Coffee roasting is a complex process involving chemistry, physics and art. The experience and skill of the roaster turns the unpromising looking green beans into fragrant coffee beans that we can appreciate. Activated by the heat, many chemical processes occur as the aromatic volatiles are formed, compounds in the bean are transformed and the bean changes colour to that deep brown appearance with the smell that we associate with coffee. One of these processes are the Maillard reactions.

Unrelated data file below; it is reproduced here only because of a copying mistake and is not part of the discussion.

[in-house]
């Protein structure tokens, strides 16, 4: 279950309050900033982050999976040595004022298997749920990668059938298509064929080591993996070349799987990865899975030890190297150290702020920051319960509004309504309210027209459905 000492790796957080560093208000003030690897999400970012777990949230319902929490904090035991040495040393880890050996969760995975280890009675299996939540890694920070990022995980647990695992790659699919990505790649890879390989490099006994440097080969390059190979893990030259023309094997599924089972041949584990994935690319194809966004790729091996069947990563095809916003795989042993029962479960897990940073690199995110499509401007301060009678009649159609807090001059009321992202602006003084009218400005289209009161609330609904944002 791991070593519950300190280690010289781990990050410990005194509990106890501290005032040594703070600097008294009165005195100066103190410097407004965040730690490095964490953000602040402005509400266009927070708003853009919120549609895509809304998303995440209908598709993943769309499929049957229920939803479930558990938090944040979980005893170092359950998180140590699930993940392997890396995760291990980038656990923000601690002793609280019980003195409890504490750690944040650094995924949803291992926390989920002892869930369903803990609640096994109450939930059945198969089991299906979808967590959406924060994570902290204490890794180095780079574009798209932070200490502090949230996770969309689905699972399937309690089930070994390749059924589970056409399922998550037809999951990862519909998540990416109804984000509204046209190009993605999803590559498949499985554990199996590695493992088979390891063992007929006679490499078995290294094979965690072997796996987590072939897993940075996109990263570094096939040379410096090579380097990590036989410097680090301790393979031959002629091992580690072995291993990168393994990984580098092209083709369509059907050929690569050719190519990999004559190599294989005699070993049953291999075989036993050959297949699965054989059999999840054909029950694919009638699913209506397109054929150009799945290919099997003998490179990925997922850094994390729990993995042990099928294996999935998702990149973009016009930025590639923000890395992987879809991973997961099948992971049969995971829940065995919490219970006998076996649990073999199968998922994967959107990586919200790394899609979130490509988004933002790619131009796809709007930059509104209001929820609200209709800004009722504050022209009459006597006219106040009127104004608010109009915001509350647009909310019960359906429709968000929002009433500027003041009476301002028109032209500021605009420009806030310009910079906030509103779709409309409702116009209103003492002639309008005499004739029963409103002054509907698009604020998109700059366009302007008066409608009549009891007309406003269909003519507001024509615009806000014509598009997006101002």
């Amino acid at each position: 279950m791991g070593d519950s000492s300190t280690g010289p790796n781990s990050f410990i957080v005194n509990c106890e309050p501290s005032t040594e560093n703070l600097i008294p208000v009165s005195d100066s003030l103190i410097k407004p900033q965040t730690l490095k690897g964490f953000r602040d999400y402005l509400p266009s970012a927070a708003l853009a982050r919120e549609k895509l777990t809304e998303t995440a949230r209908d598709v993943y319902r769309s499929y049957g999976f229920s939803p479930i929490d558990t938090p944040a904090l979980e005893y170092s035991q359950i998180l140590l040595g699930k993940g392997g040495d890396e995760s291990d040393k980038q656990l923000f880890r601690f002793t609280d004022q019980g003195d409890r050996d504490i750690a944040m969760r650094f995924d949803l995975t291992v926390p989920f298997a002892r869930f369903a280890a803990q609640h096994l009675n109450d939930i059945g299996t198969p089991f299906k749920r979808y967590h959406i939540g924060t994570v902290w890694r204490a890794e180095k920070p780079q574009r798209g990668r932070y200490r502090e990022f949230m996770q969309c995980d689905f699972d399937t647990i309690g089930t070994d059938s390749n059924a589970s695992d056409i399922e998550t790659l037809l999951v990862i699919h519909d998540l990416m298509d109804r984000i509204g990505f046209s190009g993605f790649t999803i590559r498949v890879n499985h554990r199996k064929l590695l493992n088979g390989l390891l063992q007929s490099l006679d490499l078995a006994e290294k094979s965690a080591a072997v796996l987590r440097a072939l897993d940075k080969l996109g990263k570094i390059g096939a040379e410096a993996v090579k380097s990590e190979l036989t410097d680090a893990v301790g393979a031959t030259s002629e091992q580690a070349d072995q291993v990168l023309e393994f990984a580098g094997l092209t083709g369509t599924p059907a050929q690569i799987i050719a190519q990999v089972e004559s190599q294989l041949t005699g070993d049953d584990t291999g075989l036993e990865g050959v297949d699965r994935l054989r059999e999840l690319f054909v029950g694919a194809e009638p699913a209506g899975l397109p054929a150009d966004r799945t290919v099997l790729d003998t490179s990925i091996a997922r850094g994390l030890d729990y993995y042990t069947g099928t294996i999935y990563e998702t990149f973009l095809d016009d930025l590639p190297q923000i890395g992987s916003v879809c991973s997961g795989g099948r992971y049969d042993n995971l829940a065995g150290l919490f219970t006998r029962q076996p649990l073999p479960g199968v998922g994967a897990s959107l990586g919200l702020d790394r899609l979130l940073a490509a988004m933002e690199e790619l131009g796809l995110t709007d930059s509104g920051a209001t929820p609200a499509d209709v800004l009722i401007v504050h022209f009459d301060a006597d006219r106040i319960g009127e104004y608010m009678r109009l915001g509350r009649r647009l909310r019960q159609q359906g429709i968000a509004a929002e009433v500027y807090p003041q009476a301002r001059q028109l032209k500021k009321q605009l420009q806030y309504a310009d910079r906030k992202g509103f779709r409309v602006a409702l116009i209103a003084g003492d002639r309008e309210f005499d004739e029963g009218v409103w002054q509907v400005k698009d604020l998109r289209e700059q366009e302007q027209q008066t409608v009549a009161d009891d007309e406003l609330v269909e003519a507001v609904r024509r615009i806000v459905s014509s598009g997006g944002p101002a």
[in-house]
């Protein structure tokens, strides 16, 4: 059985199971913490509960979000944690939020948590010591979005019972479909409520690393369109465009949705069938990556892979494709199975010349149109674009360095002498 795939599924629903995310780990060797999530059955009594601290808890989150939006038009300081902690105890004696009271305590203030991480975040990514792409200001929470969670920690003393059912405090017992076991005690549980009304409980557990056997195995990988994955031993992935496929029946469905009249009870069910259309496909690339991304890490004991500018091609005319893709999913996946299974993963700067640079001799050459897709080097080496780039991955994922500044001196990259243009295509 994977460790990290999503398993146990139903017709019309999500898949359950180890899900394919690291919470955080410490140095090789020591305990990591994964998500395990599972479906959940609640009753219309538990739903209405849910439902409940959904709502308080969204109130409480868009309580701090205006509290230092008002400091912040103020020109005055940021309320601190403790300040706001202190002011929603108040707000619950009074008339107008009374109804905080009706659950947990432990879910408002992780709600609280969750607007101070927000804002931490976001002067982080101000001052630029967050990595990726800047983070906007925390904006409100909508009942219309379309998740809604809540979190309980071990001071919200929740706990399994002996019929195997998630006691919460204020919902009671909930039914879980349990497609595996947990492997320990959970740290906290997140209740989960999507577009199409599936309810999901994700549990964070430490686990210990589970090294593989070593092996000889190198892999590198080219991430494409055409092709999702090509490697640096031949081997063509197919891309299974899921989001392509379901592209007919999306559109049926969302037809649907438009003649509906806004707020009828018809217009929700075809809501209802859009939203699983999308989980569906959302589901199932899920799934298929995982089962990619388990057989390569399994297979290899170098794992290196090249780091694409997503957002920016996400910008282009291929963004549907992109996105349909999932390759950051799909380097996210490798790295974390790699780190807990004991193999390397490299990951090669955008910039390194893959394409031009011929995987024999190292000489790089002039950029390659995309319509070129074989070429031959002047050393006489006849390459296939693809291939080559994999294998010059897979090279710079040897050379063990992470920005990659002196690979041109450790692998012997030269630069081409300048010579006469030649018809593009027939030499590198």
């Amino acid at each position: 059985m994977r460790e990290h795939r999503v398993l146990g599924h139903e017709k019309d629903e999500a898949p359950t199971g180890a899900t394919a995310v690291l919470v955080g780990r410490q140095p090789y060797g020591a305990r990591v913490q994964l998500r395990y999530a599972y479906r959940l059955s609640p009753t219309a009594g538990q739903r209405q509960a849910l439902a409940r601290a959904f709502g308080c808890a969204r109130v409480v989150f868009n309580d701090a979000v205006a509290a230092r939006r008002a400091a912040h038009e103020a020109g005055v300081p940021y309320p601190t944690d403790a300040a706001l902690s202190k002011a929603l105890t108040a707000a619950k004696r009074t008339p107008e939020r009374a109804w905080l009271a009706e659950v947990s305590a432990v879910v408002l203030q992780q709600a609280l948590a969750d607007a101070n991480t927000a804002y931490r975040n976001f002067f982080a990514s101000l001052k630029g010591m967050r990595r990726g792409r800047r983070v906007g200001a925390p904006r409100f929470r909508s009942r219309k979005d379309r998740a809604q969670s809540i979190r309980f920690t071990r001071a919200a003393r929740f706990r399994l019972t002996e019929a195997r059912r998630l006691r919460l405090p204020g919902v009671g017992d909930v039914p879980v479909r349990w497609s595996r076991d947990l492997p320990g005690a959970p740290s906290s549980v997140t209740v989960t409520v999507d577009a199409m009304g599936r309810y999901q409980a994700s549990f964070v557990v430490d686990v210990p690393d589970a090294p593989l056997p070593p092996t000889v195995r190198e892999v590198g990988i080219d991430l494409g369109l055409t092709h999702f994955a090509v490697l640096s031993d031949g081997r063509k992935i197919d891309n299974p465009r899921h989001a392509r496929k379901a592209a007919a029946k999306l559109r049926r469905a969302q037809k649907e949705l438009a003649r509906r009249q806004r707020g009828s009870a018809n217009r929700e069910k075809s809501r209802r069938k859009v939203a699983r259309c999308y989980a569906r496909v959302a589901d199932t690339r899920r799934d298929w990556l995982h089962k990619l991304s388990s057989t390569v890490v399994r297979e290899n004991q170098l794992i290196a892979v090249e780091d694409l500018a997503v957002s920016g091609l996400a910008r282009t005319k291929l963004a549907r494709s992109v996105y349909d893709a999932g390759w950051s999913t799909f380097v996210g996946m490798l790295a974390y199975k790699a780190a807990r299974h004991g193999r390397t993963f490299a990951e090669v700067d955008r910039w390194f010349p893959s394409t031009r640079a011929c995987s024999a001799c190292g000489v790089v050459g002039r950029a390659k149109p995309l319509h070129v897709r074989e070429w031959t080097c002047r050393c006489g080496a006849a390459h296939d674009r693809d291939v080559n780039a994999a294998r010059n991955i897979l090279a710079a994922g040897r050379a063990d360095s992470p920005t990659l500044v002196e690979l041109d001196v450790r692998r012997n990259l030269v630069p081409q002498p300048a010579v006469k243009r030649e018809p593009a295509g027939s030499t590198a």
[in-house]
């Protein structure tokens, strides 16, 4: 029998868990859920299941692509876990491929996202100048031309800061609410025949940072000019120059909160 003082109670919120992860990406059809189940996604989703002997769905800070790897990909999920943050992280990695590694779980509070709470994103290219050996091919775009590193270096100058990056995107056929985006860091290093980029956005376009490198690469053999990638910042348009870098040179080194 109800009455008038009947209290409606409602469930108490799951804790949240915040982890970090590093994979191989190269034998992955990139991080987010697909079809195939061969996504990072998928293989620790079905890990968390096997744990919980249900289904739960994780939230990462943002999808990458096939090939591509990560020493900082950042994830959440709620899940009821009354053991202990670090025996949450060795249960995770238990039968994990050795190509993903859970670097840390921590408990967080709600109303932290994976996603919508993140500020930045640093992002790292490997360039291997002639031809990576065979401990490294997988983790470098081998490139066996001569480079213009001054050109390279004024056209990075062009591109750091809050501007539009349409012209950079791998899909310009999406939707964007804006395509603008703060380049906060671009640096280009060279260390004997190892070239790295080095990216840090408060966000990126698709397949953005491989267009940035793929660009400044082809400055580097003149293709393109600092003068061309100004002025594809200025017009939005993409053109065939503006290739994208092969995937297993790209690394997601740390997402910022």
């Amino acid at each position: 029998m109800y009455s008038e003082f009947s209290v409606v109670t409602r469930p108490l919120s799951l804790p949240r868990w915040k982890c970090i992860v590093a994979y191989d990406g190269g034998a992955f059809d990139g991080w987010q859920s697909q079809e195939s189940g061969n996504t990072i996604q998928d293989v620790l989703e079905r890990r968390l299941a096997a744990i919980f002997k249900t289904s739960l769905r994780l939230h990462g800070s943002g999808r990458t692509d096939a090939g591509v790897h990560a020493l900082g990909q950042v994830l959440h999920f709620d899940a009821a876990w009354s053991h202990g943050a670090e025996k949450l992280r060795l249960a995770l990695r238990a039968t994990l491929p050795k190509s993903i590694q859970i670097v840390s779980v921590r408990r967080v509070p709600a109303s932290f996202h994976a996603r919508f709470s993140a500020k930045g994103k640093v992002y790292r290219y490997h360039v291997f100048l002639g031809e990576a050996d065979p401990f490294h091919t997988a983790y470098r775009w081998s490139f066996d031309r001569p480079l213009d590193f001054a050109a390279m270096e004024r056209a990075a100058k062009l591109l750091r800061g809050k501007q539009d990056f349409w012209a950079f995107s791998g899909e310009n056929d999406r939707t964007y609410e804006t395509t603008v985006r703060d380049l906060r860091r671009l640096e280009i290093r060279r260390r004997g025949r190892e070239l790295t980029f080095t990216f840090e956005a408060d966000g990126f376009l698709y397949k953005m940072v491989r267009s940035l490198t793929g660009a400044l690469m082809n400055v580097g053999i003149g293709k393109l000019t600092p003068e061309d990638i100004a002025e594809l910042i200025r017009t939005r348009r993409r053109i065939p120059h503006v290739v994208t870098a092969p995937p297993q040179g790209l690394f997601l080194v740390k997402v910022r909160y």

Maillard reactions transform “reducing sugars” such as glucose and fructose into the browning melanoidins (via a couple of intermediary steps). They are responsible not just for the colour and aroma of coffee, but also for the crust of a freshly baked loaf of bread, the transformation of a steak or just browned (not caramelised) onions and all manner of culinary processes. In coffee, the Maillard reactions usually start to become noticeable above 140C. At higher temperatures you also get caramelisation. But even at room temperature, or at body temperature, some Maillard reactions occur, just very slowly. Maillard reactions have even been implicated in the formation of certain cataracts. What is it that determines how fast the Maillard reactions occur?